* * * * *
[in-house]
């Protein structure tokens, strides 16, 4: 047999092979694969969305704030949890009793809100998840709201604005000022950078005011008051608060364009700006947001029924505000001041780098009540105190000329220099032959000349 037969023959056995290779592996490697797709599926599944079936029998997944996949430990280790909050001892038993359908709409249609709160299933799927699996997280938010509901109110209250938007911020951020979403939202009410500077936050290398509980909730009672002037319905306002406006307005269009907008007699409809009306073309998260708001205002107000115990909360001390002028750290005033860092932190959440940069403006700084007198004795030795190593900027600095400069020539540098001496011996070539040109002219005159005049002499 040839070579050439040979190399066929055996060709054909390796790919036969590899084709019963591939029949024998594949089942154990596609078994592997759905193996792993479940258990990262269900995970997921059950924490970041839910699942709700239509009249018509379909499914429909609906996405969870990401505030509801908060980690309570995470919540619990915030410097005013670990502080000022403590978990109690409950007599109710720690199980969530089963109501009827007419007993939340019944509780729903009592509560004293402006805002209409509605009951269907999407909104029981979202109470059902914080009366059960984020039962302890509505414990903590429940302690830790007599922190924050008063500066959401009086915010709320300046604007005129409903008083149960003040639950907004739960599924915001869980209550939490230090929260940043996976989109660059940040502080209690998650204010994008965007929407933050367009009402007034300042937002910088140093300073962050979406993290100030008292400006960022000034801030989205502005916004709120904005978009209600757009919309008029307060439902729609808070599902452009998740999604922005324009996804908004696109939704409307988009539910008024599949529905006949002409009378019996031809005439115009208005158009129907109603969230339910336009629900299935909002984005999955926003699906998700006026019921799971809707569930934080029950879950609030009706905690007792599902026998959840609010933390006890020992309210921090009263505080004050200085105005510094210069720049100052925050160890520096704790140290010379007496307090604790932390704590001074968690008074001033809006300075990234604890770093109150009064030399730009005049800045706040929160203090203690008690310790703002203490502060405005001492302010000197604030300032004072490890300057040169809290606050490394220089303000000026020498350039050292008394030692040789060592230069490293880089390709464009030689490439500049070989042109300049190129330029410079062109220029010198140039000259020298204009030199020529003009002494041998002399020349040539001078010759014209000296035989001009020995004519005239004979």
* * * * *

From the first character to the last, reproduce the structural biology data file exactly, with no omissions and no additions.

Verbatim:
[in-house]
């Protein structure tokens, strides 16, 4: 047999092979694969969305704030949890009793809100998840709201604005000022950078005011008051608060364009700006947001029924505000001041780098009540105190000329220099032959000349 037969023959056995290779592996490697797709599926599944079936029998997944996949430990280790909050001892038993359908709409249609709160299933799927699996997280938010509901109110209250938007911020951020979403939202009410500077936050290398509980909730009672002037319905306002406006307005269009907008007699409809009306073309998260708001205002107000115990909360001390002028750290005033860092932190959440940069403006700084007198004795030795190593900027600095400069020539540098001496011996070539040109002219005159005049002499 040839070579050439040979190399066929055996060709054909390796790919036969590899084709019963591939029949024998594949089942154990596609078994592997759905193996792993479940258990990262269900995970997921059950924490970041839910699942709700239509009249018509379909499914429909609906996405969870990401505030509801908060980690309570995470919540619990915030410097005013670990502080000022403590978990109690409950007599109710720690199980969530089963109501009827007419007993939340019944509780729903009592509560004293402006805002209409509605009951269907999407909104029981979202109470059902914080009366059960984020039962302890509505414990903590429940302690830790007599922190924050008063500066959401009086915010709320300046604007005129409903008083149960003040639950907004739960599924915001869980209550939490230090929260940043996976989109660059940040502080209690998650204010994008965007929407933050367009009402007034300042937002910088140093300073962050979406993290100030008292400006960022000034801030989205502005916004709120904005978009209600757009919309008029307060439902729609808070599902452009998740999604922005324009996804908004696109939704409307988009539910008024599949529905006949002409009378019996031809005439115009208005158009129907109603969230339910336009629900299935909002984005999955926003699906998700006026019921799971809707569930934080029950879950609030009706905690007792599902026998959840609010933390006890020992309210921090009263505080004050200085105005510094210069720049100052925050160890520096704790140290010379007496307090604790932390704590001074968690008074001033809006300075990234604890770093109150009064030399730009005049800045706040929160203090203690008690310790703002203490502060405005001492302010000197604030300032004072490890300057040169809290606050490394220089303000000026020498350039050292008394030692040789060592230069490293880089390709464009030689490439500049070989042109300049190129330029410079062109220029010198140039000259020298204009030199020529003009002494041998002399020349040539001078010759014209000296035989001009020995004519005239004979």